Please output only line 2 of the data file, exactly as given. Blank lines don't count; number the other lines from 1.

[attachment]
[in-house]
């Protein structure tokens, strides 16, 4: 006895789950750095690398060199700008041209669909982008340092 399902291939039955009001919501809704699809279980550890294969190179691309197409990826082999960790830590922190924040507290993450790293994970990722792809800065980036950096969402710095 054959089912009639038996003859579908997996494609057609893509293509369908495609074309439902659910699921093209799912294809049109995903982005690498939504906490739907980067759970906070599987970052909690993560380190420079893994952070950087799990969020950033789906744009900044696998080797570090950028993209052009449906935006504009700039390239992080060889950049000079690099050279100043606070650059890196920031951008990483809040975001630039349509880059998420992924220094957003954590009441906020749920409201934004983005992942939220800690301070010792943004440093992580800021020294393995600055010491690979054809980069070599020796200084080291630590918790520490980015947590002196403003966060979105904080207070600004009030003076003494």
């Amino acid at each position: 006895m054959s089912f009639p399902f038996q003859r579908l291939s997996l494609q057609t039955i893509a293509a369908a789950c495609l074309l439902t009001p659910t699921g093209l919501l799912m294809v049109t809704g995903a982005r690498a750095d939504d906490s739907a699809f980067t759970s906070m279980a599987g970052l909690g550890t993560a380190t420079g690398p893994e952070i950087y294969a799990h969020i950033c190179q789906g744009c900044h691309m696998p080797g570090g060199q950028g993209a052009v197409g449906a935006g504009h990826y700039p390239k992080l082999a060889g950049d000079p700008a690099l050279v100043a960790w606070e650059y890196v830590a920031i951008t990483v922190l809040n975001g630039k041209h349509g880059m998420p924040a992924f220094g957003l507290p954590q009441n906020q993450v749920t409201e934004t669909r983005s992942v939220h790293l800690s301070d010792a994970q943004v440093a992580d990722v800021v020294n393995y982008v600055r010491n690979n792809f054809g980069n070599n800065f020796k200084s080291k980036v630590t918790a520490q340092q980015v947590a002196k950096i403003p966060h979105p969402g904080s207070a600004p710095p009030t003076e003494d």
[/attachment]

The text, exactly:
């Protein structure tokens, strides 16, 4: 006895789950750095690398060199700008041209669909982008340092 399902291939039955009001919501809704699809279980550890294969190179691309197409990826082999960790830590922190924040507290993450790293994970990722792809800065980036950096969402710095 054959089912009639038996003859579908997996494609057609893509293509369908495609074309439902659910699921093209799912294809049109995903982005690498939504906490739907980067759970906070599987970052909690993560380190420079893994952070950087799990969020950033789906744009900044696998080797570090950028993209052009449906935006504009700039390239992080060889950049000079690099050279100043606070650059890196920031951008990483809040975001630039349509880059998420992924220094957003954590009441906020749920409201934004983005992942939220800690301070010792943004440093992580800021020294393995600055010491690979054809980069070599020796200084080291630590918790520490980015947590002196403003966060979105904080207070600004009030003076003494």